# Room 3 of the Maze

Exhausted from the effort of solving Room 2, you try to get a good night's sleep, but your sleep is interrupted by vivid dreams of fblthps, numbers, and vectors. The Maze is getting to you a bit, it seems. Once you feel awake and ready, you read the note suspended, as usual, in the middle of the room.

The Third Room! Only one other person has made it this far and well...it's quite unfortunate that he had no nails left when we finally got him through the portal.
This room is easier than room 2, but the information is more hidden. In the interest of keeping our test subjects from dropping like flies, we have decided to include an example value of Key 2 and its corresponding answer. This way, if you think you have cracked the puzzle, you can replicate your steps on the example Key and see if your answer matches its. Take a look at the information below and take your best shot. Good Luck!!

Key 1:
First reveal the shifted meaning, deep within Key two;
Then use the answer from before; you'll know what to do.
Then query them each yes or no by Eratosthenes;
Yes or no to zero through nine, the number that you need.

Key 2: '=' 852 , '?' 1 , '_' -200 , '8' 666 , '5' 8 , '6' 7 , '7' 109

Ex. Key 2: '8' 4523 , '=' 5 , '7' 51 , '5' 3 Ex. Answer=3

29

The keypad has only digits. You can see some fingerprints on it, but only on two keys: 0 and Enter. There are scratch marks on the wall next to it that say "OH GOD THE ITCH!!!".

This room has now been solved. The next room can be found here

• Is the example answer for the intermediary step, or the final result? Commented Aug 4, 2015 at 17:16
• Ex. Answer would be the final answer to the room Commented Aug 4, 2015 at 17:47

117?

Explanation:
First reveal the shifted meaning:

Replace the quoted character with the other from its key on a keyboard (toggling the shift key), giving + 852, / 1, - (-200), * 666, % 8, ^ 7, & 109 for the actual key 2 and * 4523, + 5, & 51, % 3 for the example.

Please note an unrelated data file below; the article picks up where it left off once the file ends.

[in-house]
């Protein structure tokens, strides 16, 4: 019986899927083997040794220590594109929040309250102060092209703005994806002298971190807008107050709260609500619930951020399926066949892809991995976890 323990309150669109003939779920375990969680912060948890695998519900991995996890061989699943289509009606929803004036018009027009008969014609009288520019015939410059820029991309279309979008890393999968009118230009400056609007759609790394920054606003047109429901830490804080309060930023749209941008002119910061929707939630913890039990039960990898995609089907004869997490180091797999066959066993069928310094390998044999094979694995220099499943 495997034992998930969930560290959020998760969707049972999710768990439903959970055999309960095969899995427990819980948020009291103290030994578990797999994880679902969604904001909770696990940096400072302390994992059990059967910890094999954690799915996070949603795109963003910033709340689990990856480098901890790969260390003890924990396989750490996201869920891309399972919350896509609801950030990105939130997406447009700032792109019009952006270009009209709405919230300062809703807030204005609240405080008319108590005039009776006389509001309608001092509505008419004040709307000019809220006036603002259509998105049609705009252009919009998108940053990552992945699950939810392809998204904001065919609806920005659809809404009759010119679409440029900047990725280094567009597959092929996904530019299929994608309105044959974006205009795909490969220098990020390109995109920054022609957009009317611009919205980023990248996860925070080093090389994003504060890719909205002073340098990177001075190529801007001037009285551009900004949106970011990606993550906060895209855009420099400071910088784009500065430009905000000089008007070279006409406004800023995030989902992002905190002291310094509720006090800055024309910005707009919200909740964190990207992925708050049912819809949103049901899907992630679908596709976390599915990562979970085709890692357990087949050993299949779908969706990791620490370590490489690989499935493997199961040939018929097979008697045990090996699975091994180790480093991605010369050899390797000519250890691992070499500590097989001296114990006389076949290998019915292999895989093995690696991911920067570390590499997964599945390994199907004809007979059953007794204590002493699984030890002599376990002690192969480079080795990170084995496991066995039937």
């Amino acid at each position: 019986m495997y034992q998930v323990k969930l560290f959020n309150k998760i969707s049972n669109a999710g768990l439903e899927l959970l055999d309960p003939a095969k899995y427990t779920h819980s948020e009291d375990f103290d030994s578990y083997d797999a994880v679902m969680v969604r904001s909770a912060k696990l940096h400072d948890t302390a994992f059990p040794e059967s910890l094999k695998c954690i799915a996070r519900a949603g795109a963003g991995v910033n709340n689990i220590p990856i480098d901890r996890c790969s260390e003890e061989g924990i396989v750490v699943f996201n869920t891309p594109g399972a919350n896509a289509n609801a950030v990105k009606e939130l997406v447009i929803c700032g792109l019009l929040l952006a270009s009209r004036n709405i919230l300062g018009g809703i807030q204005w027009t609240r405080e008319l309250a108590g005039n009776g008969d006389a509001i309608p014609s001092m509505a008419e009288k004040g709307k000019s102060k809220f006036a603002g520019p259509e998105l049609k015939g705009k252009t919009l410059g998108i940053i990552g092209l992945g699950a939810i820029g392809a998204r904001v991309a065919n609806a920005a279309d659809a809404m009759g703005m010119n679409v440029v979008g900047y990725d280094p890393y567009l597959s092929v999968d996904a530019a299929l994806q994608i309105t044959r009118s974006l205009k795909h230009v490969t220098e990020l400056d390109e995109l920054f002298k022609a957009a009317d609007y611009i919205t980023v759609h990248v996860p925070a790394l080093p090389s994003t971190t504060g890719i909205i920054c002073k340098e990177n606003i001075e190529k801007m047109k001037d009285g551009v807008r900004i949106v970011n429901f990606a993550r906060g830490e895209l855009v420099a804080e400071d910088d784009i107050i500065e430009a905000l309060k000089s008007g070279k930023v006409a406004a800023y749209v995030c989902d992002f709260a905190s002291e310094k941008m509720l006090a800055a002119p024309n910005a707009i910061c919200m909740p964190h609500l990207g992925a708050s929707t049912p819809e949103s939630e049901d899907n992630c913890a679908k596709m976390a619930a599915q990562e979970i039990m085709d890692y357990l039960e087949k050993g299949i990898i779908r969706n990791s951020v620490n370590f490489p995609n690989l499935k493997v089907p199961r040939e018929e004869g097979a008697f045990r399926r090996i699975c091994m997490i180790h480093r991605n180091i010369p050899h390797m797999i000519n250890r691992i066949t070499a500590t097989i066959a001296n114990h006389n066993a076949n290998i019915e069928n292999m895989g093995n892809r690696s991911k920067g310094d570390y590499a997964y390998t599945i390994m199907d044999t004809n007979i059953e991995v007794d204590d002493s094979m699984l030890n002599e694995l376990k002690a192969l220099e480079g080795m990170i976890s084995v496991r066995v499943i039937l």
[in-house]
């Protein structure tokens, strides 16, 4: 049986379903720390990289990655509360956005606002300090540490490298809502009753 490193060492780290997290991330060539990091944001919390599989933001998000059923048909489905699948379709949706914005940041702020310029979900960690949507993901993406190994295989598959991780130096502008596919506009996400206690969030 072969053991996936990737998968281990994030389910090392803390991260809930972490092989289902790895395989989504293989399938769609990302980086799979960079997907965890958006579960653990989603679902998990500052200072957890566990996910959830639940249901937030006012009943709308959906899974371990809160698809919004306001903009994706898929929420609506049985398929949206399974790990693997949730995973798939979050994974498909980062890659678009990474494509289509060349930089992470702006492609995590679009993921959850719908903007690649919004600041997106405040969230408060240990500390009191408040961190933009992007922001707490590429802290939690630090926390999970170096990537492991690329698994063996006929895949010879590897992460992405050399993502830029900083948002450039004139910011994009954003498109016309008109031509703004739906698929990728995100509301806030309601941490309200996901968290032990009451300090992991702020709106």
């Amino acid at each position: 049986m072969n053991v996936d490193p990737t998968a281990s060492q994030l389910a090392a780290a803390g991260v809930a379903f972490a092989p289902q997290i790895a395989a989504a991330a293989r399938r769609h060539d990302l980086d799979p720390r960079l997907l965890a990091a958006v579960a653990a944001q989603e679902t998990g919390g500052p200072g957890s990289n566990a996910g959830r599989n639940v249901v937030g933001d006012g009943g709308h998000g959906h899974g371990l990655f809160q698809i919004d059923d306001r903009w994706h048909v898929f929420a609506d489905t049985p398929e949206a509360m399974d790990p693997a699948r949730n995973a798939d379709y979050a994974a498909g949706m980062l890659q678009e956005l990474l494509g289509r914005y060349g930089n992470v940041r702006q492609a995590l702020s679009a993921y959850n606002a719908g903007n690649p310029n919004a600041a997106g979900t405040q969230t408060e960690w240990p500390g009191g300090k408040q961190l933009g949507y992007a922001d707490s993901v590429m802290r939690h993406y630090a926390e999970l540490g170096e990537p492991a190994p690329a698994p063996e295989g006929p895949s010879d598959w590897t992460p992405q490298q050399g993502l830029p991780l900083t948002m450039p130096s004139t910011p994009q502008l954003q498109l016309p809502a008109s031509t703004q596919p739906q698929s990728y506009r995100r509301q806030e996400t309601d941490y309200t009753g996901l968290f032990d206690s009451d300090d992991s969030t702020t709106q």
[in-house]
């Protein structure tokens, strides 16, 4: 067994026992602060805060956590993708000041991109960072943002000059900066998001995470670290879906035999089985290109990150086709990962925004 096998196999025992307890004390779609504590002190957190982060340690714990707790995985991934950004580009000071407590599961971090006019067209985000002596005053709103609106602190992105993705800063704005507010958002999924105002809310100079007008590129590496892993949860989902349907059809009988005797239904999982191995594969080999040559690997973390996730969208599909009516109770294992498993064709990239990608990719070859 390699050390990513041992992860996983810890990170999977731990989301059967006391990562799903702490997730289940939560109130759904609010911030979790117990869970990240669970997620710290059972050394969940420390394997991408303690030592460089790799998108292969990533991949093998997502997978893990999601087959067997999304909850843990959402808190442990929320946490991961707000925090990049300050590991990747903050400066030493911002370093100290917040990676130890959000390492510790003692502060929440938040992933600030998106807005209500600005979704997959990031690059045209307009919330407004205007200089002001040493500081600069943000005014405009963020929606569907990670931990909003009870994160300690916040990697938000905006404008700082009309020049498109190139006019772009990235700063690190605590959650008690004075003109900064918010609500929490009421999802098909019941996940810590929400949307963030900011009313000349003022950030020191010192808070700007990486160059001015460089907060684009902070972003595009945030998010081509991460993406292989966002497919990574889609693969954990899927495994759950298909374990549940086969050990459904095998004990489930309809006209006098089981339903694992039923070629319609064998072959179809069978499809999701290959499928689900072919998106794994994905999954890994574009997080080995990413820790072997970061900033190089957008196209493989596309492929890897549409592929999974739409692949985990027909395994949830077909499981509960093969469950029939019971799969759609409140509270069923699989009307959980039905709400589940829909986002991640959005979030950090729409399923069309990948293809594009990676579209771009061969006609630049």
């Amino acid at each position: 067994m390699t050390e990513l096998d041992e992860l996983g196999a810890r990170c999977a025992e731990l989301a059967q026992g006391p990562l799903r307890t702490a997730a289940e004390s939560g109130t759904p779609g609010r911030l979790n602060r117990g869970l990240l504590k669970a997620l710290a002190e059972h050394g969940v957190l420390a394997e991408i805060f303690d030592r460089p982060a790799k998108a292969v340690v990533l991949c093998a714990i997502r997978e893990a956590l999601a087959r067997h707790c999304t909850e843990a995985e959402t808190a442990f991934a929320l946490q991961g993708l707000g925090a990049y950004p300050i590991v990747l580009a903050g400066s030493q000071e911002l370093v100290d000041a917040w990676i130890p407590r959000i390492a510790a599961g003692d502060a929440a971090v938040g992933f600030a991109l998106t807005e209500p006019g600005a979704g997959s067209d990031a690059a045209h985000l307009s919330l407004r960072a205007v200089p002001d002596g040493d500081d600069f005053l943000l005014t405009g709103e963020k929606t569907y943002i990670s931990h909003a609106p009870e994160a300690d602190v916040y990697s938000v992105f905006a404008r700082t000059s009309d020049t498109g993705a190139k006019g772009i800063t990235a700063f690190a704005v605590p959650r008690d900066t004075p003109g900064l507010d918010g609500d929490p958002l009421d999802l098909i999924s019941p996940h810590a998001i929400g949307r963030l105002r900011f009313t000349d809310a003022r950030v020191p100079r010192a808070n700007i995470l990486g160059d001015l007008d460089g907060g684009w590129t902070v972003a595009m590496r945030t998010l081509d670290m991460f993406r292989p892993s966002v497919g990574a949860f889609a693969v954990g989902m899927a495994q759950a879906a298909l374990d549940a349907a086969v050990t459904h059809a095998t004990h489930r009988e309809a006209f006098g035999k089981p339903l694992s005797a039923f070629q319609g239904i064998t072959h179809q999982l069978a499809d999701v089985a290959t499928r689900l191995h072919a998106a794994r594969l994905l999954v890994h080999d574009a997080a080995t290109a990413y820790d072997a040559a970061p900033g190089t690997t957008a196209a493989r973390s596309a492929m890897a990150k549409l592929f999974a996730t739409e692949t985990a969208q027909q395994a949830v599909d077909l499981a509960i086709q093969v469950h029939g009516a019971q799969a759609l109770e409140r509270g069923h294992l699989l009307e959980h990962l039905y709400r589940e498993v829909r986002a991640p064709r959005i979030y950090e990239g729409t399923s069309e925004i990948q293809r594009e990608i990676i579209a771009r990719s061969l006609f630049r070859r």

Then use the answer from before:

Apply each stage's operator separately to 29 (the answer from before), interpreting % as modulus and & as bitwise AND to get 881, 29, 229, some big number, 5, another big number, 13 for the actual key and a big number, 32, 17, 2 for the example.

From there:

Proceed as in Anne's earlier answer, using each stage as a separate digit. For each digit, calculate if it is prime (1: yes, 0: no) (hint: Sieve of Eratosthenes), giving 1110101 for the actual answer and 0011 for the example, and convert from base 2 (yes or no) to base 10 (0 to 9), giving a final answer of 3 for the example and 117 for the actual key.

Note:

I didn't have to calculate the big numbers because they were either products of two numbers or powers of a number (therefore the product of multiple instances of the number) and were therefore not prime.

• Ding ding ding!!! Well done @Somo145. It's like you stole the answer straight from my notes (including not bothering to compute the multiplications or exponents). Hope you had fun and look for Room 4 soon Commented Aug 4, 2015 at 22:16
• Ah, I kept interpreting the key as a single expression...couldn't figure out how to get a number big enough to make the rest of it make sense. Commented Aug 5, 2015 at 14:08

Okay, I'll give this a shot. Not too sure about it though.

First step: reveal the shifted meaning

I took the characters as ASCII numbers and shifted them by the number following it.
For example, '=' is 61 in ASCII, shifted by 852, gives 852+61 = 913. Doing all the same way gives the string: 913 64 -105 722 61 61 164

Pretty unsure about this one, but I tried shifted each of these numbers by 29, but since 29 is the same as shifting by 3, I just added 3 to each. This gives 916 67 -102 725 64 64 167

Query yes or no by Eratosthenes:

He invented a method of finding primes, so I'll assign each number a 0 or 1 based on whether it's prime This gives 0 1 0 0 0 0 1

Yes or no to 0-9:

Just convert from binary to base 10. This gives an answer of 33

Works for the example key:

The string after the ASCII shift is 4579 66 106 56. Then the add 3 gives 4582 69 109 59. Yes-or-no for primes is 0 0 1 1, which is 3 in decimal

• Very interesting work! I don't want to reveal too much in my comments, so suffice to say that you are headed to the universe of pure itchiness, despite the coincidence that your method also worked on the sample value. I will at least say that you should focus most on your interpretation of part 1. Correcting that will make the meaning of part 2 more clear (they meant it when they said you'll know what to do) Commented Aug 4, 2015 at 19:10
• Are you able to say if looking at ASCII codes is on track or way off?
– Anne
Commented Aug 4, 2015 at 19:37
• I suppose it couldn't hurt too much to say that you will not require an ASCII code table for this room Commented Aug 4, 2015 at 19:43